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June 8, 2011

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Firm guilty over fatal motorsport crash

A champion sports competitor from the Netherlands died in a high-speed crash at a tractor-pulling event in Lancashire, a court has heard.

Jan van Alphen had competed in tractor-pulling events since the introduction of the sport in the Netherlands in 1979, racking up dozens of national and European titles.

On 26 August 2007, he was competing in the Euro Challenge Cup, in Great Eccleston, when the box of weights attached to the trailer he was pulling in his tractor hit the back of his vehicle and crushed it.

The tractors used in the sport bear no resemblance to agricultural tractors. Mr van Alphen’s tractor, Popeye, was powered by three aero engines and competed in the 4.5-tonne modified class. The competition involved tractors pulling a specially-designed trailer, known as the ‘Mighty Challenger’, along a 100m course, during which a box containing weights moves from the rear of the trailer to the front, making it harder to pull.

Preston Crown Court heard that the 58-year-old tractor driver had been pulling the trailer at about 60 miles an hour when its control mechanism failed. Having already brought his tractor to a controlled halt, the 12-tonne box of weights accelerated along the trailer and crashed through safety buffers into the rear of the vehicle.

Mr van Alphen was trapped in the vehicle wreckage for an hour before fire and ambulance services managed to free him. He was airlifted to hospital, where he died from shock and severe crush injuries to his legs.

The HSE investigation revealed engineers from AW Blake Ltd, which owned and maintained the trailer and weight box, had tried to repair a fault in the trailer’s control mechanism on three separate occasions during the previous day of competition. The mechanism should have ensured that the weight box moved up the trailer rails slowly until it reached the buffers. Despite the recurring fault, the trailer was not pulled out of competition.

The investigation also concluded the trailer did not meet the rules of the sport’s governing body, the European Tractor-Pulling Committee (ETPC), or the British Tractor-Pullers Association. Tests showed that the emergency brakes, although fitted, could not stop the weight box quickly enough.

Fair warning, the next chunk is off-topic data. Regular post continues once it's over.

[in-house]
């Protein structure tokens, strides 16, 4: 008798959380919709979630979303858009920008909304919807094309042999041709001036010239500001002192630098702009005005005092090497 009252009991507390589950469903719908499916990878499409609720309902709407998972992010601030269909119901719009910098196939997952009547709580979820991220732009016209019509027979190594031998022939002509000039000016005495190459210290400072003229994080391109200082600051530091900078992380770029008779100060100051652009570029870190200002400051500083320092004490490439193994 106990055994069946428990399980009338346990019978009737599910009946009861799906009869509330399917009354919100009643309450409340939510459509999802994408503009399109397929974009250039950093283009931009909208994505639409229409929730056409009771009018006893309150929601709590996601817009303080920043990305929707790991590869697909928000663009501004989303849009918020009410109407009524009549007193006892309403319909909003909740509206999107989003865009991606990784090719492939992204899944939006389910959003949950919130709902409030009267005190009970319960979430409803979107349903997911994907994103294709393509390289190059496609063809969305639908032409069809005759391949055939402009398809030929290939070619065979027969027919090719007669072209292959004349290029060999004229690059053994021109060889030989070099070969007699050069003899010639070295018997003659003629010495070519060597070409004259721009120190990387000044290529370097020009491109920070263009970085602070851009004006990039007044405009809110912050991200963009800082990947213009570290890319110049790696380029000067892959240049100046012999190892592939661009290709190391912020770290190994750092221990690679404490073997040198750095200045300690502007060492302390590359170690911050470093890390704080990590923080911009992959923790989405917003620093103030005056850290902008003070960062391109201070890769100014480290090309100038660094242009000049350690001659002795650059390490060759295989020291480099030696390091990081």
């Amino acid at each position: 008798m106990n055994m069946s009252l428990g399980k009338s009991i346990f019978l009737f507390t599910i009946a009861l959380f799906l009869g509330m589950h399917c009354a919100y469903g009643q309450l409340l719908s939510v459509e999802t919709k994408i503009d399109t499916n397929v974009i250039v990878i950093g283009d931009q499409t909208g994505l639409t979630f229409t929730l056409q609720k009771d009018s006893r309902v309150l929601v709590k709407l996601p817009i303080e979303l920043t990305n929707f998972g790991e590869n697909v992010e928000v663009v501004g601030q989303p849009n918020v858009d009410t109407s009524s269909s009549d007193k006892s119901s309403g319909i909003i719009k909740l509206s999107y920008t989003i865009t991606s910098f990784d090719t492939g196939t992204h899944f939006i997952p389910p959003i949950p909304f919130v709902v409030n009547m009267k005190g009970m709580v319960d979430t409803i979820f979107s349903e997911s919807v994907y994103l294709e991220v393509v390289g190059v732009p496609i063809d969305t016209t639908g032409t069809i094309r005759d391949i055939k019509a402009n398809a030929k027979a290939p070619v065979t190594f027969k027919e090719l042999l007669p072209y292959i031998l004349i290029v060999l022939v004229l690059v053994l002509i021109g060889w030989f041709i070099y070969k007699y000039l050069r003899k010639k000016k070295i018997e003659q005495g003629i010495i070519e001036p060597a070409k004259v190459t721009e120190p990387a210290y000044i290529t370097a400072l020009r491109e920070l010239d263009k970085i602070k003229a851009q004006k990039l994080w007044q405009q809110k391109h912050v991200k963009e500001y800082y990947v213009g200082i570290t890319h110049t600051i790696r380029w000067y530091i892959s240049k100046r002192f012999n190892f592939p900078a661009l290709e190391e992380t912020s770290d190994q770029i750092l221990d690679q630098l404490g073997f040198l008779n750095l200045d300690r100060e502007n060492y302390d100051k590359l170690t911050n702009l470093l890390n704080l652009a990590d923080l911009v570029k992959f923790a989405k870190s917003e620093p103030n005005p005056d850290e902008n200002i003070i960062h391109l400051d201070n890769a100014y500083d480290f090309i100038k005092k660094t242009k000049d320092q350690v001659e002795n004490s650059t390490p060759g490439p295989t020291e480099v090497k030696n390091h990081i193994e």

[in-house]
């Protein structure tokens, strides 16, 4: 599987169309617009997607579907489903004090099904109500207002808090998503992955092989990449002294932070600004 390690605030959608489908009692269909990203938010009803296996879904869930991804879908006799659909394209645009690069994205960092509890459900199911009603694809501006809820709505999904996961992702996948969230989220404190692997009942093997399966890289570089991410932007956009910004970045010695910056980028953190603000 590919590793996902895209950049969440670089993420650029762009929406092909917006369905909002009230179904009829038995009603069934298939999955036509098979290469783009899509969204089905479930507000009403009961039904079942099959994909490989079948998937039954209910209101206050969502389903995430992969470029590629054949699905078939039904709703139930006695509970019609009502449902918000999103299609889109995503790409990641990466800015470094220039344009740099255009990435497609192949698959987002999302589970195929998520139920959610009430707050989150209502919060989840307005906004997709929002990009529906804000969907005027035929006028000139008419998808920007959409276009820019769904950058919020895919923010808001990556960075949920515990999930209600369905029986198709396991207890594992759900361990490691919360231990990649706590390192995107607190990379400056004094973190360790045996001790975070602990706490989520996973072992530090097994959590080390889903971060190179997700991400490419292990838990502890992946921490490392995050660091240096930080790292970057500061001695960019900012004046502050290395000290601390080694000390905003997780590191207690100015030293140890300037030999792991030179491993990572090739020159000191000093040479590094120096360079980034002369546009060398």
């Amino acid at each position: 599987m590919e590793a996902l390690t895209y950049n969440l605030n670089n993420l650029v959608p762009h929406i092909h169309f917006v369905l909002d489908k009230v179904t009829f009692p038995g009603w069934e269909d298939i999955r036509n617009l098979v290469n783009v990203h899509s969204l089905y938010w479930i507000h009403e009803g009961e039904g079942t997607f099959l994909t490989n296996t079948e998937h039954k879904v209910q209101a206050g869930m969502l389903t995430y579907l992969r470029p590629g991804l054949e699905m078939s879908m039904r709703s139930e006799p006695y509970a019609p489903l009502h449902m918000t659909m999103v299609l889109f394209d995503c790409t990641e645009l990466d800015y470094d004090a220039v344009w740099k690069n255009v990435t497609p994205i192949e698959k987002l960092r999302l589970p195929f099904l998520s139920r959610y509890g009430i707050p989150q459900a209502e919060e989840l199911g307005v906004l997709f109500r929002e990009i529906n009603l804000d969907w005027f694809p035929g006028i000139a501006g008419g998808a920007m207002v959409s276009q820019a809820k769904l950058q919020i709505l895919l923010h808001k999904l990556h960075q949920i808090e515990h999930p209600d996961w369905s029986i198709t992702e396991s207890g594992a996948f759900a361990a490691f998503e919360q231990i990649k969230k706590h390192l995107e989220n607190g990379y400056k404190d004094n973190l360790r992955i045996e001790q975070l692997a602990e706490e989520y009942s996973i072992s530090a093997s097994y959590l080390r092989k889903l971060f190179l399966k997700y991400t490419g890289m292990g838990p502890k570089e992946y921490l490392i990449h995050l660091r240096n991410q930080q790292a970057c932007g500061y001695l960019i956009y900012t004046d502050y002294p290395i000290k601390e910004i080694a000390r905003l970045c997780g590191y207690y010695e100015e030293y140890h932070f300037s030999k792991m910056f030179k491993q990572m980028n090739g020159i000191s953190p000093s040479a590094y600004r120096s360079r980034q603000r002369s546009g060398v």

A coroner’s inquest in August 2009 returned a verdict of accidental death. Giving evidence at the inquest, Geoff Frackelton, a specialist engineer with the HSE, said there were three main mechanical failures. The first was in respect of the air-brake system, the consequence of which allowed the weight box to freewheel; the second was that with the loss of air pressure, the box brakes ceased to function; and the third related to the end stops, which he described as wholly inadequate to deal with a flying box.

The coroner, which also criticised the thoroughness of the inspection processes of the ETPC, commented: “In my view, after Mr van Alphen’s death, to operate any sled (trailer) that does not have an end stop whose strength is sufficient to stop a fully-loaded weight box at the maximum speed that the box can attain in the class of tractor-pull, and without wheel-to-box sensors to detect problems, is reckless – both for the sled operator and the organiser of any event. In certain circumstances, this could amount to either corporate or individual manslaughter and, certainly, breaches of health and safety legislation.”

Sentenced on 6 June, AW Blake Ltd pleaded guilty to breaching s3(1) of the HSWA and was fined £20,000, plus £15,000 in costs.

Investigating HSE inspector Liz Evans said: “Mr van Alphen was an experienced tractor-pulling competitor but he lost his life because AW Blake Ltd didn’t do enough to look after his safety. It was given three warnings the previous day that the control mechanism wasn’t working properly, but did not take the trailer out of use at the event.

“The company also failed to follow the guidelines set down by the governing body for tractor-pulling. The motorsport is a potentially high-risk activity and so it’s vital the rules are followed to the letter.”

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